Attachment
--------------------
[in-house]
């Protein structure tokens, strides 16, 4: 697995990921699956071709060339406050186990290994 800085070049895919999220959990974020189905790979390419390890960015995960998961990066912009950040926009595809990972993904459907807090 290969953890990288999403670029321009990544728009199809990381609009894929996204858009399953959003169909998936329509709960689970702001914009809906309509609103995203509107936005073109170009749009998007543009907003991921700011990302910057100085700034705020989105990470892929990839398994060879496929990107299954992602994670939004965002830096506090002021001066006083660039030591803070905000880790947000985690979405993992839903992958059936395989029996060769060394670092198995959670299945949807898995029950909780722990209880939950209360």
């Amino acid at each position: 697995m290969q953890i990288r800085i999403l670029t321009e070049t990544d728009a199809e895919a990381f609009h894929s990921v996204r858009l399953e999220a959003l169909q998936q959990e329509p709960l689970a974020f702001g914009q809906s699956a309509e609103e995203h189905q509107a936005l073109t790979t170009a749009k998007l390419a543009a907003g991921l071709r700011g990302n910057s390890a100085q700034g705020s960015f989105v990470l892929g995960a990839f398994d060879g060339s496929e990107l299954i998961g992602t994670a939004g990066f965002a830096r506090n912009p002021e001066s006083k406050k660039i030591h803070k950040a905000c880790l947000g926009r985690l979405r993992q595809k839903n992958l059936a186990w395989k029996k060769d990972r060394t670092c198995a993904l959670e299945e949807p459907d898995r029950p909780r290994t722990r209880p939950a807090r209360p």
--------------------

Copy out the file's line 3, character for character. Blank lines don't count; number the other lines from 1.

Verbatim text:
């Amino acid at each position: 697995m290969q953890i990288r800085i999403l670029t321009e070049t990544d728009a199809e895919a990381f609009h894929s990921v996204r858009l399953e999220a959003l169909q998936q959990e329509p709960l689970a974020f702001g914009q809906s699956a309509e609103e995203h189905q509107a936005l073109t790979t170009a749009k998007l390419a543009a907003g991921l071709r700011g990302n910057s390890a100085q700034g705020s960015f989105v990470l892929g995960a990839f398994d060879g060339s496929e990107l299954i998961g992602t994670a939004g990066f965002a830096r506090n912009p002021e001066s006083k406050k660039i030591h803070k950040a905000c880790l947000g926009r985690l979405r993992q595809k839903n992958l059936a186990w395989k029996k060769d990972r060394t670092c198995a993904l959670e299945e949807p459907d898995r029950p909780r290994t722990r209880p939950a807090r209360p």